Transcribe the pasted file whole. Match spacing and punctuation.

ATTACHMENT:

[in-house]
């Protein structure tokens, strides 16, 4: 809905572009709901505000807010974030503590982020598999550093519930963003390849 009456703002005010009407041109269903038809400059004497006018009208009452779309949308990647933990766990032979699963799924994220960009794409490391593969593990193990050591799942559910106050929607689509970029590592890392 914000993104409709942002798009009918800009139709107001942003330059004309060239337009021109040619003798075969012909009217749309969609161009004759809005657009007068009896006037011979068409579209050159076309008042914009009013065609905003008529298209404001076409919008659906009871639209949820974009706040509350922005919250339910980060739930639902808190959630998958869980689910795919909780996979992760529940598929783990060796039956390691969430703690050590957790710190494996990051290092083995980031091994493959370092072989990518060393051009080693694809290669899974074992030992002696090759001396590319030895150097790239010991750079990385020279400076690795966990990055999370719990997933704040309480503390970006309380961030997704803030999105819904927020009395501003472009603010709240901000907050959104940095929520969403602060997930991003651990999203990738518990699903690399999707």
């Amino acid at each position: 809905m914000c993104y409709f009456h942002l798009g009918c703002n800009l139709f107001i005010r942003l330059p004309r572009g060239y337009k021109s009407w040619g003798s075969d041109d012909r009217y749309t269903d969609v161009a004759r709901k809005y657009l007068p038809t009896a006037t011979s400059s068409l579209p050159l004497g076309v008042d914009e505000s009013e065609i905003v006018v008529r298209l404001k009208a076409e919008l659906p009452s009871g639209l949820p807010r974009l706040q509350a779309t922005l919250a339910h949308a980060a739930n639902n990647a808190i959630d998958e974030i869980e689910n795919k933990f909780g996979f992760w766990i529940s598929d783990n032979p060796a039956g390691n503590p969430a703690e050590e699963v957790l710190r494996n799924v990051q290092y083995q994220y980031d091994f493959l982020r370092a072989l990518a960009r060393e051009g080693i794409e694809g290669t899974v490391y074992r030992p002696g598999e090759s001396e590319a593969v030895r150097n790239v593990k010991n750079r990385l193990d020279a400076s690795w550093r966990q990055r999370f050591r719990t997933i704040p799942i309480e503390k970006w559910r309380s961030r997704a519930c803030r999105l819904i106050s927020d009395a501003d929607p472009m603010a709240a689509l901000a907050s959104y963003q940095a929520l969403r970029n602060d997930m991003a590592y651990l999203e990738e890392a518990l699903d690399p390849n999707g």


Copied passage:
[in-house]
């Protein structure tokens, strides 16, 4: 809905572009709901505000807010974030503590982020598999550093519930963003390849 009456703002005010009407041109269903038809400059004497006018009208009452779309949308990647933990766990032979699963799924994220960009794409490391593969593990193990050591799942559910106050929607689509970029590592890392 914000993104409709942002798009009918800009139709107001942003330059004309060239337009021109040619003798075969012909009217749309969609161009004759809005657009007068009896006037011979068409579209050159076309008042914009009013065609905003008529298209404001076409919008659906009871639209949820974009706040509350922005919250339910980060739930639902808190959630998958869980689910795919909780996979992760529940598929783990060796039956390691969430703690050590957790710190494996990051290092083995980031091994493959370092072989990518060393051009080693694809290669899974074992030992002696090759001396590319030895150097790239010991750079990385020279400076690795966990990055999370719990997933704040309480503390970006309380961030997704803030999105819904927020009395501003472009603010709240901000907050959104940095929520969403602060997930991003651990999203990738518990699903690399999707």
């Amino acid at each position: 809905m914000c993104y409709f009456h942002l798009g009918c703002n800009l139709f107001i005010r942003l330059p004309r572009g060239y337009k021109s009407w040619g003798s075969d041109d012909r009217y749309t269903d969609v161009a004759r709901k809005y657009l007068p038809t009896a006037t011979s400059s068409l579209p050159l004497g076309v008042d914009e505000s009013e065609i905003v006018v008529r298209l404001k009208a076409e919008l659906p009452s009871g639209l949820p807010r974009l706040q509350a779309t922005l919250a339910h949308a980060a739930n639902n990647a808190i959630d998958e974030i869980e689910n795919k933990f909780g996979f992760w766990i529940s598929d783990n032979p060796a039956g390691n503590p969430a703690e050590e699963v957790l710190r494996n799924v990051q290092y083995q994220y980031d091994f493959l982020r370092a072989l990518a960009r060393e051009g080693i794409e694809g290669t899974v490391y074992r030992p002696g598999e090759s001396e590319a593969v030895r150097n790239v593990k010991n750079r990385l193990d020279a400076s690795w550093r966990q990055r999370f050591r719990t997933i704040p799942i309480e503390k970006w559910r309380s961030r997704a519930c803030r999105l819904i106050s927020d009395a501003d929607p472009m603010a709240a689509l901000a907050s959104y963003q940095a929520l969403r970029n602060d997930m991003a590592y651990l999203e990738e890392a518990l699903d690399p390849n999707g």